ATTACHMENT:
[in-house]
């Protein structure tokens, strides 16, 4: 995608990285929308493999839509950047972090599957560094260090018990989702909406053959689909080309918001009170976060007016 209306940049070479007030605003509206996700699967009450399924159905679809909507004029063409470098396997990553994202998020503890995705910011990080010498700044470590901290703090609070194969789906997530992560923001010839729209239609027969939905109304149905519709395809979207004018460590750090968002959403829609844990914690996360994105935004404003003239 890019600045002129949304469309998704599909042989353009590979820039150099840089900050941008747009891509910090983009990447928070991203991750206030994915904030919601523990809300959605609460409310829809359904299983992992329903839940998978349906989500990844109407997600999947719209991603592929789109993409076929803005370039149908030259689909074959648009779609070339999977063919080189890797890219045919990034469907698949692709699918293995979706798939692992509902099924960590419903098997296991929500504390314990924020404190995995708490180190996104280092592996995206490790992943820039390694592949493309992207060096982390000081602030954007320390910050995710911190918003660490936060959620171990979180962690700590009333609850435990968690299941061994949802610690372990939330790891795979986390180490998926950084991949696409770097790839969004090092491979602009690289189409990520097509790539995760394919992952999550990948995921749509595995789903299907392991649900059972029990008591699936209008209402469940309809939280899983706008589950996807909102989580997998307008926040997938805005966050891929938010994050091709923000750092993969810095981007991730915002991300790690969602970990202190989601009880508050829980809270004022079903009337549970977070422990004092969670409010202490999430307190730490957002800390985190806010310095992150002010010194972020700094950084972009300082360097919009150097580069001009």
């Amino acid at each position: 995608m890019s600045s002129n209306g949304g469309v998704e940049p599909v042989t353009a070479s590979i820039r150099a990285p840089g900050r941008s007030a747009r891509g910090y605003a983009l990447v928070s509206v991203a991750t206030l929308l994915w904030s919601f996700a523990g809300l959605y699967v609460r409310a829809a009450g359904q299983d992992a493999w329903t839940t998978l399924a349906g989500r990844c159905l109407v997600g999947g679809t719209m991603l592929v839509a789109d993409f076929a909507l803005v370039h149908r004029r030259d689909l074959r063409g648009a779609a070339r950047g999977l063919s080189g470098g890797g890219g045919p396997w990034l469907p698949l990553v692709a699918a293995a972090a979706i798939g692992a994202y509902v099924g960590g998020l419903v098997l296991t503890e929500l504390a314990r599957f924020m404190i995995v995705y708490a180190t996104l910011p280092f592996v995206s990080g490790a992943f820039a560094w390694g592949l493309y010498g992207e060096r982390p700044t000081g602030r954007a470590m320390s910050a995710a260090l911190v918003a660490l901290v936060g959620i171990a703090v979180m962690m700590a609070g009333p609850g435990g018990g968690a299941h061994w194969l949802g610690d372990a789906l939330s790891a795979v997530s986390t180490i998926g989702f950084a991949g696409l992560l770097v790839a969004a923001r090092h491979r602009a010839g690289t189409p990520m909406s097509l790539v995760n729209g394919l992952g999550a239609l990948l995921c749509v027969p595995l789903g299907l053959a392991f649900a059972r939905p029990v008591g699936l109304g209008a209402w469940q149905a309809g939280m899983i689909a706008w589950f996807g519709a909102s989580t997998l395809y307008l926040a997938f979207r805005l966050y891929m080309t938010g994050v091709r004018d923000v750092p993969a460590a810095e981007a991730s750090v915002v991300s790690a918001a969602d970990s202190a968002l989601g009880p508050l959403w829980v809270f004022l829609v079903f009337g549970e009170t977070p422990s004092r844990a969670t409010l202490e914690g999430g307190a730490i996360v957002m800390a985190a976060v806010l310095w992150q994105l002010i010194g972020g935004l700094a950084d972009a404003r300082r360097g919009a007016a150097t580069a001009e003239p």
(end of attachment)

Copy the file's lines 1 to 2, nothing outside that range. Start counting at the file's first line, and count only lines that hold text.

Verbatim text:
[in-house]
């Protein structure tokens, strides 16, 4: 995608990285929308493999839509950047972090599957560094260090018990989702909406053959689909080309918001009170976060007016 209306940049070479007030605003509206996700699967009450399924159905679809909507004029063409470098396997990553994202998020503890995705910011990080010498700044470590901290703090609070194969789906997530992560923001010839729209239609027969939905109304149905519709395809979207004018460590750090968002959403829609844990914690996360994105935004404003003239 890019600045002129949304469309998704599909042989353009590979820039150099840089900050941008747009891509910090983009990447928070991203991750206030994915904030919601523990809300959605609460409310829809359904299983992992329903839940998978349906989500990844109407997600999947719209991603592929789109993409076929803005370039149908030259689909074959648009779609070339999977063919080189890797890219045919990034469907698949692709699918293995979706798939692992509902099924960590419903098997296991929500504390314990924020404190995995708490180190996104280092592996995206490790992943820039390694592949493309992207060096982390000081602030954007320390910050995710911190918003660490936060959620171990979180962690700590009333609850435990968690299941061994949802610690372990939330790891795979986390180490998926950084991949696409770097790839969004090092491979602009690289189409990520097509790539995760394919992952999550990948995921749509595995789903299907392991649900059972029990008591699936209008209402469940309809939280899983706008589950996807909102989580997998307008926040997938805005966050891929938010994050091709923000750092993969810095981007991730915002991300790690969602970990202190989601009880508050829980809270004022079903009337549970977070422990004092969670409010202490999430307190730490957002800390985190806010310095992150002010010194972020700094950084972009300082360097919009150097580069001009």